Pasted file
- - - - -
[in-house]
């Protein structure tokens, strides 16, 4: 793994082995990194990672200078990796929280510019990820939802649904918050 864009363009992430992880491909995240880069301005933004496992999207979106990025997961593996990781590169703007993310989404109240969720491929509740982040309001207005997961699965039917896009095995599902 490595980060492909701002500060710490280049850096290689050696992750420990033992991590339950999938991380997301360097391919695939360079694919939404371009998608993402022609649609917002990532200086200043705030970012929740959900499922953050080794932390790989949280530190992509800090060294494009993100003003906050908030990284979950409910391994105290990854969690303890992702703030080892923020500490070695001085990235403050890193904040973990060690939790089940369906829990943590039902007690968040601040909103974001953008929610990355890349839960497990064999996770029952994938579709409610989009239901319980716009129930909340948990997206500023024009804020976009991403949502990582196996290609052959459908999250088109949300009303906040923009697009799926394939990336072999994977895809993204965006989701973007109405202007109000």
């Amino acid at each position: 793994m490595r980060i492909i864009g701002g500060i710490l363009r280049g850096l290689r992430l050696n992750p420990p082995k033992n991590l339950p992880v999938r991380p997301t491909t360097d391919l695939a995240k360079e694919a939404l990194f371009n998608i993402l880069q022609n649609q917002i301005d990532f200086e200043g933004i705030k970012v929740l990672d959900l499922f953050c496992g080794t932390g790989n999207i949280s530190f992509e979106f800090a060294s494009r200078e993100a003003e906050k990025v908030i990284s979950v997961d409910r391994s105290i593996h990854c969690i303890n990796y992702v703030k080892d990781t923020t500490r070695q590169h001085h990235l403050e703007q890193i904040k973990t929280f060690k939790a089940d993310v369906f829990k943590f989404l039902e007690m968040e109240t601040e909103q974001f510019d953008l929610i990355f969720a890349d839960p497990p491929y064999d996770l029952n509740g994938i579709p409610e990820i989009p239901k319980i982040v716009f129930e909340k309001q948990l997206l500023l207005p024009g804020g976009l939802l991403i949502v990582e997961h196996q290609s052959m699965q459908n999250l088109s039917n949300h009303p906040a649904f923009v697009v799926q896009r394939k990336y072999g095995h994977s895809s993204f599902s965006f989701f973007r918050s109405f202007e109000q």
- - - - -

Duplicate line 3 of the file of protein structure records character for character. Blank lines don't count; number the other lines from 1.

């Amino acid at each position: 793994m490595r980060i492909i864009g701002g500060i710490l363009r280049g850096l290689r992430l050696n992750p420990p082995k033992n991590l339950p992880v999938r991380p997301t491909t360097d391919l695939a995240k360079e694919a939404l990194f371009n998608i993402l880069q022609n649609q917002i301005d990532f200086e200043g933004i705030k970012v929740l990672d959900l499922f953050c496992g080794t932390g790989n999207i949280s530190f992509e979106f800090a060294s494009r200078e993100a003003e906050k990025v908030i990284s979950v997961d409910r391994s105290i593996h990854c969690i303890n990796y992702v703030k080892d990781t923020t500490r070695q590169h001085h990235l403050e703007q890193i904040k973990t929280f060690k939790a089940d993310v369906f829990k943590f989404l039902e007690m968040e109240t601040e909103q974001f510019d953008l929610i990355f969720a890349d839960p497990p491929y064999d996770l029952n509740g994938i579709p409610e990820i989009p239901k319980i982040v716009f129930e909340k309001q948990l997206l500023l207005p024009g804020g976009l939802l991403i949502v990582e997961h196996q290609s052959m699965q459908n999250l088109s039917n949300h009303p906040a649904f923009v697009v799926q896009r394939k990336y072999g095995h994977s895809s993204f599902s965006f989701f973007r918050s109405f202007e109000q």